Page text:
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Ethics in counterterrorism: do you sacrifice one person to save ten?

Counterterrorism specialists often have to contend with difficult ethical dilemmas. There is currently a lack of any adequate infrastructure within intelligence agencies for discussing these dilemmas, Michael Kowalski writes in his dissertation. PhD defence on 12 March.

Imagine, for example, a Boeing 737 with two hundred people on board is hijacked by a terrorist group. It soon becomes clear that the aircraft is on course for the New Orleans tower in Rotterdam, the country's tallest residential building. There are some four hundred people in the building at that point in time, who are completely oblivious to the imminent danger. Would you shoot down the aircraft to avoid a higher number of fatalities? 

Difficult dilemmas

This is one of the key moral dilemmas from Michael Kowalski's PhD dissertation. Kowalski is a PhD candidate at the Institute of Security and Global Affairs. ‘In the Netherlands, the Minister for Justice and Security can give the order to shoot the aircraft down,’ he says. ‘But in Germany such an action has been declared unconstitutional because you are not allowed to take a life in order to save another life. This shows how difficult these kinds of dilemmas are.’

The employees of security services in the Netherlands such as the AIVD (the General Intelligence and Security Service), MIVD (the Military Intelligence and Security Service) and NCTV (the National Coordinator for Security and Counter Terrorism) are often faced with moral dilemmas, particularly in the case of terrorism prevention. We have no regulations in place for a proper discussion of these ethical questions, Kowalski writes in his dissertation. Not only that, but there is also currently no proper infrastructure for dealing with these issues, and bringing them into the open for discussion is made more difficult by state secrecy and political sensitivity. These are factors that hamper the proper professional conduct of the security services, according to the PhD candidate, who has many years of experience working for different security services.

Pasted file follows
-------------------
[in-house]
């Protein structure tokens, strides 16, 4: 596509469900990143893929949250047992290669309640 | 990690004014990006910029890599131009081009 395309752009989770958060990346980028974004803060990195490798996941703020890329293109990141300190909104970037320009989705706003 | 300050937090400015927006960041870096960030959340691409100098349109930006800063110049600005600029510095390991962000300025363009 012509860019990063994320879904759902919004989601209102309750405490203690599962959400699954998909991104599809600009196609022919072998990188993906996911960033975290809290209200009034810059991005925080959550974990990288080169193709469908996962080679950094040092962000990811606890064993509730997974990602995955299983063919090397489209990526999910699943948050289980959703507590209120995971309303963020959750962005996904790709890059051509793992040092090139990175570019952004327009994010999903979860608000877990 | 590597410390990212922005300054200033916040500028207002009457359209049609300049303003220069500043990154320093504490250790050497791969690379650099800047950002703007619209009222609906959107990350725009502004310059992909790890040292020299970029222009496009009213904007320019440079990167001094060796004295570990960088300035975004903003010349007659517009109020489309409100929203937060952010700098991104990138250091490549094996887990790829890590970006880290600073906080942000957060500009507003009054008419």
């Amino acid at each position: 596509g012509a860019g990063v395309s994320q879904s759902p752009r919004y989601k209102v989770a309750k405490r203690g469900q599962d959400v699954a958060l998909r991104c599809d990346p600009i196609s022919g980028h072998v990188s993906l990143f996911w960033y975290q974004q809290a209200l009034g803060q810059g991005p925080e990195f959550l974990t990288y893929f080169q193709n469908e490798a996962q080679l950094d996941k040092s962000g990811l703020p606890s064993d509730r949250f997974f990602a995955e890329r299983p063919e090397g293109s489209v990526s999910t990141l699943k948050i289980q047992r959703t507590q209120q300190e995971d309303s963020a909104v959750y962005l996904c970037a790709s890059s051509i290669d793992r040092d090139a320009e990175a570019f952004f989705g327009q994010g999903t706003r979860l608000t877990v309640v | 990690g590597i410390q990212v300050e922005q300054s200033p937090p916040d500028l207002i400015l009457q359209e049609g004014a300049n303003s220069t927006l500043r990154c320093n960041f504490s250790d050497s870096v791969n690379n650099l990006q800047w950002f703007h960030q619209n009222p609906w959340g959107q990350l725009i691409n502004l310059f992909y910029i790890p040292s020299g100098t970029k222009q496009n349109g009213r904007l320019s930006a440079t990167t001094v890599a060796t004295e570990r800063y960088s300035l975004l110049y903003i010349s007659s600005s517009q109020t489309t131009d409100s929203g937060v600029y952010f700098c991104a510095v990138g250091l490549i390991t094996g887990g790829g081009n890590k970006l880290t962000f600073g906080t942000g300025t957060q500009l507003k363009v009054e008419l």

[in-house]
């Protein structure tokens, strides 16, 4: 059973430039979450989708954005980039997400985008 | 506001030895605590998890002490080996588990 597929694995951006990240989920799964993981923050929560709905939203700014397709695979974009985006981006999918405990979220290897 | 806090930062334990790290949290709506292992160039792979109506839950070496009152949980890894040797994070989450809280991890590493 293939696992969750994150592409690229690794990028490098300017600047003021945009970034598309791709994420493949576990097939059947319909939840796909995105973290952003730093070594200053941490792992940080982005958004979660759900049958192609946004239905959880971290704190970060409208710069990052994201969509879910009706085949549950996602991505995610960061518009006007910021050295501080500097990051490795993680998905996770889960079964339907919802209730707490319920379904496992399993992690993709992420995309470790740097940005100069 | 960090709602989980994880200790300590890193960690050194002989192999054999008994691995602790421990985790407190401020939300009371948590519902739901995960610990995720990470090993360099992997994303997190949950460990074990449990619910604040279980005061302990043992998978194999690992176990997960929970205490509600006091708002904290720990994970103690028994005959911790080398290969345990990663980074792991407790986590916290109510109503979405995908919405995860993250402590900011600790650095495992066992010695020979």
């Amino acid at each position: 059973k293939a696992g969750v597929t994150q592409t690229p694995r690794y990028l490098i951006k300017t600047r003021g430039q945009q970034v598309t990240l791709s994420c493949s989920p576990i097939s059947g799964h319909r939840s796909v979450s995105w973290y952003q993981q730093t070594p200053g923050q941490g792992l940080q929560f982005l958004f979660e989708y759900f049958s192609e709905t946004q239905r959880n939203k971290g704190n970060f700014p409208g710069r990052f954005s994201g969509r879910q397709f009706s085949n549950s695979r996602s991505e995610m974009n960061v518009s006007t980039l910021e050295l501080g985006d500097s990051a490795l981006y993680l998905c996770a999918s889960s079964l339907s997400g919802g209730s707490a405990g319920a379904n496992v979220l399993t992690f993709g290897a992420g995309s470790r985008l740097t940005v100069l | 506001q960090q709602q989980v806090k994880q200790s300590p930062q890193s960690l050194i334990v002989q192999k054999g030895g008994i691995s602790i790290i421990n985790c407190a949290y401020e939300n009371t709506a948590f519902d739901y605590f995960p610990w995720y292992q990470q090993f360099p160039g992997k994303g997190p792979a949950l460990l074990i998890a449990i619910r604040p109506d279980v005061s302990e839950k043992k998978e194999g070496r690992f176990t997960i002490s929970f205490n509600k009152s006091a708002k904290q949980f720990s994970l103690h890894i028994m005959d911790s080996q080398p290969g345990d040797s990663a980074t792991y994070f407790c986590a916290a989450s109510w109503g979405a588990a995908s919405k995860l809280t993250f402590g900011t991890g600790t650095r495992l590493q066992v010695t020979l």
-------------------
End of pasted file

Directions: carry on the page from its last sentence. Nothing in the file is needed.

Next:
Guided by ethics

‘In my research I called for ethics to be regarded as an essential additional element in legal rules,’ Kowalski comments. ‘In practice, you see that legal rules can often be interpreted in different ways, or they don’t really provide an answer in a specific case. How should the government handle these kinds of cases? The only way of doing that is by taking ethics as your guideline.’

This is an issue not only in hypothetical incidents such as with the hijacked plane, but it also affects ‘more minor’ dilemmas that the security services have to manage on a daily basis. Do you, for example, exchange information with foreign secret services on a Dutch terrorism suspect, if you know that the foreign service could use a drone to eliminate him? And what do you do if the department head is steering an issue in a particular direction, for example by shifting research capacity in such a way that you lose sight of what is at that point in time a more urgent threat?’ 

Example of the medical sector

According to Kowalski, a ‘moral debate’ can offer a way forward. This type of discussion is already common practice within other organisations that regularly have to deal with ethical dilemmas, such as health care. How long do you want to extend the life of an older patient, and how do you weigh the costs against the benefits? These kinds of questions can be discussed openly within health care institutions. 

‘We need something similar in intelligence agencies,’ says Kowalski. As part of his research, he subjected more than fifty staff of the NCTV to such a moral reflection. ‘An ethical grounding should be institutionalised within the organisation, for example in the teaching programme and by appointing a number of ethics advocates. This will make for a much more professional approach. Policymakers and politicians should also benefit from the fruits of the discussions, which will allow us to arrive at a well-considered and soundly argued policy on terrorism prevention.’

Text: Merijn van Nuland
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